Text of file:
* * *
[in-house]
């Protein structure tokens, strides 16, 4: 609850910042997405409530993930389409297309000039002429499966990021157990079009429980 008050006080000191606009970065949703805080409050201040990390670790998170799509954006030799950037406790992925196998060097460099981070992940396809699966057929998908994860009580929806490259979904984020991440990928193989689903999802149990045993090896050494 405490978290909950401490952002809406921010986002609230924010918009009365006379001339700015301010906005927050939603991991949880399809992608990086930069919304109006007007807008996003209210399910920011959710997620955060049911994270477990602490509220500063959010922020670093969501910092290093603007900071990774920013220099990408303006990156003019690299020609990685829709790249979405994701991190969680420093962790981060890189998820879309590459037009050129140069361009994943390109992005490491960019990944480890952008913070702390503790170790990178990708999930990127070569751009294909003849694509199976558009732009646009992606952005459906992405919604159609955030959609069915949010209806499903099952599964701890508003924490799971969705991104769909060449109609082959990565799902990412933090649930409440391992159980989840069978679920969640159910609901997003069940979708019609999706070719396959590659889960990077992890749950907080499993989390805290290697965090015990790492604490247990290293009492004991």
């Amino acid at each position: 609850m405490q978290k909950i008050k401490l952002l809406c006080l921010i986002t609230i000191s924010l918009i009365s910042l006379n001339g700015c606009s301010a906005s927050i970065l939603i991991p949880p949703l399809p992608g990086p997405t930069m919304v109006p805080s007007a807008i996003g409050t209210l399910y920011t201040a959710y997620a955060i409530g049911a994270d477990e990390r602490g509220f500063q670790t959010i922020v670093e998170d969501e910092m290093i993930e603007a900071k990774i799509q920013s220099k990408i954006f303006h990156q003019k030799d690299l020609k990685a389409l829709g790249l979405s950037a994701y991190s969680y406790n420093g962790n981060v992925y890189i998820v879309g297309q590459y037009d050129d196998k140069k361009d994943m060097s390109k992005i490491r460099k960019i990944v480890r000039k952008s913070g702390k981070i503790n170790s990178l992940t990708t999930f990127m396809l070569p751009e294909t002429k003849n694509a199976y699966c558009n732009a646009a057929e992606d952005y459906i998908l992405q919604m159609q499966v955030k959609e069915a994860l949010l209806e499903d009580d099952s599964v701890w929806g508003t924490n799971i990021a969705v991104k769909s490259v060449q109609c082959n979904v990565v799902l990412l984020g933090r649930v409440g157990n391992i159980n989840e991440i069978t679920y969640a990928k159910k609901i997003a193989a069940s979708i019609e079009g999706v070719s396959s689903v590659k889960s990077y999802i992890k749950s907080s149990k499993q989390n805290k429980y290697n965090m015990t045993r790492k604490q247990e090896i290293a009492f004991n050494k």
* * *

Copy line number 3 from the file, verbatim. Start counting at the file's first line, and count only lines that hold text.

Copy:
């Amino acid at each position: 609850m405490q978290k909950i008050k401490l952002l809406c006080l921010i986002t609230i000191s924010l918009i009365s910042l006379n001339g700015c606009s301010a906005s927050i970065l939603i991991p949880p949703l399809p992608g990086p997405t930069m919304v109006p805080s007007a807008i996003g409050t209210l399910y920011t201040a959710y997620a955060i409530g049911a994270d477990e990390r602490g509220f500063q670790t959010i922020v670093e998170d969501e910092m290093i993930e603007a900071k990774i799509q920013s220099k990408i954006f303006h990156q003019k030799d690299l020609k990685a389409l829709g790249l979405s950037a994701y991190s969680y406790n420093g962790n981060v992925y890189i998820v879309g297309q590459y037009d050129d196998k140069k361009d994943m060097s390109k992005i490491r460099k960019i990944v480890r000039k952008s913070g702390k981070i503790n170790s990178l992940t990708t999930f990127m396809l070569p751009e294909t002429k003849n694509a199976y699966c558009n732009a646009a057929e992606d952005y459906i998908l992405q919604m159609q499966v955030k959609e069915a994860l949010l209806e499903d009580d099952s599964v701890w929806g508003t924490n799971i990021a969705v991104k769909s490259v060449q109609c082959n979904v990565v799902l990412l984020g933090r649930v409440g157990n391992i159980n989840e991440i069978t679920y969640a990928k159910k609901i997003a193989a069940s979708i019609e079009g999706v070719s396959s689903v590659k889960s990077y999802i992890k749950s907080s149990k499993q989390n805290k429980y290697n965090m015990t045993r790492k604490q247990e090896i290293a009492f004991n050494k």